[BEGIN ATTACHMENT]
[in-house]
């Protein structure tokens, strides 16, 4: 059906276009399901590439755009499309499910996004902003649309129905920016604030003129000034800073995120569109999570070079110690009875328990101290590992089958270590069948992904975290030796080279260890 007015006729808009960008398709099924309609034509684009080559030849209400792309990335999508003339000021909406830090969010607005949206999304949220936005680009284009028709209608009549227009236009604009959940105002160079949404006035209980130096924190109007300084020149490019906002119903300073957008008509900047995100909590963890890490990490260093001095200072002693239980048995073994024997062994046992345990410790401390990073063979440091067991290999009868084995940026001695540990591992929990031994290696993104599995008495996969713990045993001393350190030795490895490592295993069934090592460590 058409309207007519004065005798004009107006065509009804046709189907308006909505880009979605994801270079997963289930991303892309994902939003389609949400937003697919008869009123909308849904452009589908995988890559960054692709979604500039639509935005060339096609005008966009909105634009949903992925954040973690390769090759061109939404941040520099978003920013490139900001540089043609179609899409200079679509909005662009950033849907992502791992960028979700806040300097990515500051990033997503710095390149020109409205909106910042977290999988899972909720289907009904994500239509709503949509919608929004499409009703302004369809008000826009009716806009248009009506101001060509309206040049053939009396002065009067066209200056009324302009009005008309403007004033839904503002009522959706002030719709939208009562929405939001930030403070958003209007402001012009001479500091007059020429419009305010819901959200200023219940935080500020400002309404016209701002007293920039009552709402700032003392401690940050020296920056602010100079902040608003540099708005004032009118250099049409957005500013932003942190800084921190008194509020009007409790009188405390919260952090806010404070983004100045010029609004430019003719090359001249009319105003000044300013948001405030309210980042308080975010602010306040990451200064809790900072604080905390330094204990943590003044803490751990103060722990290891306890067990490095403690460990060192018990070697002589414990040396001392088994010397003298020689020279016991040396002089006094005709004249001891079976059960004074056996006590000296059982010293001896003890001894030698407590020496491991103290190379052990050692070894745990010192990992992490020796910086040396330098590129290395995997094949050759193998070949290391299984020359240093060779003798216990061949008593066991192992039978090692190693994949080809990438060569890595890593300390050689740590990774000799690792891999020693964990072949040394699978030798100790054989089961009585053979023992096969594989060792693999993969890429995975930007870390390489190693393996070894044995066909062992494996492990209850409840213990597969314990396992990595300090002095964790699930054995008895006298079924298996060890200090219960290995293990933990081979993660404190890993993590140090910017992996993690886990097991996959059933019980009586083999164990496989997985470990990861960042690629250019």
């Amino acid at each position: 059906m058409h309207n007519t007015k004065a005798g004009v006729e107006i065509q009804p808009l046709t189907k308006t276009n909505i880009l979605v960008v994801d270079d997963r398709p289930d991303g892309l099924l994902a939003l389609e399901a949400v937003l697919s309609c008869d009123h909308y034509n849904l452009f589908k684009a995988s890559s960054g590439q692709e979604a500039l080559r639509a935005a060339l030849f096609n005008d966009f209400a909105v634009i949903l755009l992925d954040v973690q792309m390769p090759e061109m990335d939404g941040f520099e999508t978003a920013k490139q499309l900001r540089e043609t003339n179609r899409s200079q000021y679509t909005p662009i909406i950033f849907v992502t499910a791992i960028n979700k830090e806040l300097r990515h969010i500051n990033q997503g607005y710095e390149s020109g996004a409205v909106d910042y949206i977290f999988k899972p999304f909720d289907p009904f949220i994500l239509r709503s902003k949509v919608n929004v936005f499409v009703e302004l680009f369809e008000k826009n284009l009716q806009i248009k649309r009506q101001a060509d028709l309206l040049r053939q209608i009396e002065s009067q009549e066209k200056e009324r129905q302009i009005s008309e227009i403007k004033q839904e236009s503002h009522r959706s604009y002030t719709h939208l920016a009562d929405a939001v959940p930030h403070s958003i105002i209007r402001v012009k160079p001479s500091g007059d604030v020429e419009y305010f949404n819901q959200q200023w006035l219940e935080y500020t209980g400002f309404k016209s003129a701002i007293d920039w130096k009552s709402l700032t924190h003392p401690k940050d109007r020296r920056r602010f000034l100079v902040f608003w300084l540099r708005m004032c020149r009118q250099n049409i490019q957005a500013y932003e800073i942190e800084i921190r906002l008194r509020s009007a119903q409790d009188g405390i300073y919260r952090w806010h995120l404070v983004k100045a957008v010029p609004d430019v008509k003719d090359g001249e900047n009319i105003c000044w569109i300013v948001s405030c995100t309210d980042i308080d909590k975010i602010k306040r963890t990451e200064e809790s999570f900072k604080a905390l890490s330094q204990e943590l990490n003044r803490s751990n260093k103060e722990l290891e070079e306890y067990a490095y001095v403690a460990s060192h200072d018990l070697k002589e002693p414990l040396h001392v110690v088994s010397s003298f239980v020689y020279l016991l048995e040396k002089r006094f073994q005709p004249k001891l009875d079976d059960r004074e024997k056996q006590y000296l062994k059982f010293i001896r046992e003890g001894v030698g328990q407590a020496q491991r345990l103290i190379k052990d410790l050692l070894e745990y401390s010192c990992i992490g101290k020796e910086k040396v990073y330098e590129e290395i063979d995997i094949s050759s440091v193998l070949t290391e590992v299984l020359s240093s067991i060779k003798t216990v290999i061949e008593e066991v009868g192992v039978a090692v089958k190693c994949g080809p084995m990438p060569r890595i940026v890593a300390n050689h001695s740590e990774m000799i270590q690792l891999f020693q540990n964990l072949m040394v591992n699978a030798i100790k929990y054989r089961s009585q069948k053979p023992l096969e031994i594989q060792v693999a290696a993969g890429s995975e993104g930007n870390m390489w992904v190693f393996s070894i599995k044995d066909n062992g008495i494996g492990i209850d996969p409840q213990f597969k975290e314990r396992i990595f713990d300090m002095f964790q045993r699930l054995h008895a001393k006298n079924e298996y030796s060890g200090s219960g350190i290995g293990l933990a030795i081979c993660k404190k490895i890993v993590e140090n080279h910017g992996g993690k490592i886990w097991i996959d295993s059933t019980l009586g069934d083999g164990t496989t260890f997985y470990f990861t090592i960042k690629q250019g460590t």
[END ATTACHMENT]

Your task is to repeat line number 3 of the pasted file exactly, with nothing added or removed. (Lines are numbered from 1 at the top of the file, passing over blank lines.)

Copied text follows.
């Amino acid at each position: 059906m058409h309207n007519t007015k004065a005798g004009v006729e107006i065509q009804p808009l046709t189907k308006t276009n909505i880009l979605v960008v994801d270079d997963r398709p289930d991303g892309l099924l994902a939003l389609e399901a949400v937003l697919s309609c008869d009123h909308y034509n849904l452009f589908k684009a995988s890559s960054g590439q692709e979604a500039l080559r639509a935005a060339l030849f096609n005008d966009f209400a909105v634009i949903l755009l992925d954040v973690q792309m390769p090759e061109m990335d939404g941040f520099e999508t978003a920013k490139q499309l900001r540089e043609t003339n179609r899409s200079q000021y679509t909005p662009i909406i950033f849907v992502t499910a791992i960028n979700k830090e806040l300097r990515h969010i500051n990033q997503g607005y710095e390149s020109g996004a409205v909106d910042y949206i977290f999988k899972p999304f909720d289907p009904f949220i994500l239509r709503s902003k949509v919608n929004v936005f499409v009703e302004l680009f369809e008000k826009n284009l009716q806009i248009k649309r009506q101001a060509d028709l309206l040049r053939q209608i009396e002065s009067q009549e066209k200056e009324r129905q302009i009005s008309e227009i403007k004033q839904e236009s503002h009522r959706s604009y002030t719709h939208l920016a009562d929405a939001v959940p930030h403070s958003i105002i209007r402001v012009k160079p001479s500091g007059d604030v020429e419009y305010f949404n819901q959200q200023w006035l219940e935080y500020t209980g400002f309404k016209s003129a701002i007293d920039w130096k009552s709402l700032t924190h003392p401690k940050d109007r020296r920056r602010f000034l100079v902040f608003w300084l540099r708005m004032c020149r009118q250099n049409i490019q957005a500013y932003e800073i942190e800084i921190r906002l008194r509020s009007a119903q409790d009188g405390i300073y919260r952090w806010h995120l404070v983004k100045a957008v010029p609004d430019v008509k003719d090359g001249e900047n009319i105003c000044w569109i300013v948001s405030c995100t309210d980042i308080d909590k975010i602010k306040r963890t990451e200064e809790s999570f900072k604080a905390l890490s330094q204990e943590l990490n003044r803490s751990n260093k103060e722990l290891e070079e306890y067990a490095y001095v403690a460990s060192h200072d018990l070697k002589e002693p414990l040396h001392v110690v088994s010397s003298f239980v020689y020279l016991l048995e040396k002089r006094f073994q005709p004249k001891l009875d079976d059960r004074e024997k056996q006590y000296l062994k059982f010293i001896r046992e003890g001894v030698g328990q407590a020496q491991r345990l103290i190379k052990d410790l050692l070894e745990y401390s010192c990992i992490g101290k020796e910086k040396v990073y330098e590129e290395i063979d995997i094949s050759s440091v193998l070949t290391e590992v299984l020359s240093s067991i060779k003798t216990v290999i061949e008593e066991v009868g192992v039978a090692v089958k190693c994949g080809p084995m990438p060569r890595i940026v890593a300390n050689h001695s740590e990774m000799i270590q690792l891999f020693q540990n964990l072949m040394v591992n699978a030798i100790k929990y054989r089961s009585q069948k053979p023992l096969e031994i594989q060792v693999a290696a993969g890429s995975e993104g930007n870390m390489w992904v190693f393996s070894i599995k044995d066909n062992g008495i494996g492990i209850d996969p409840q213990f597969k975290e314990r396992i990595f713990d300090m002095f964790q045993r699930l054995h008895a001393k006298n079924e298996y030796s060890g200090s219960g350190i290995g293990l933990a030795i081979c993660k404190k490895i890993v993590e140090n080279h910017g992996g993690k490592i886990w097991i996959d295993s059933t019980l009586g069934d083999g164990t496989t260890f997985y470990f990861t090592i960042k690629q250019g460590t």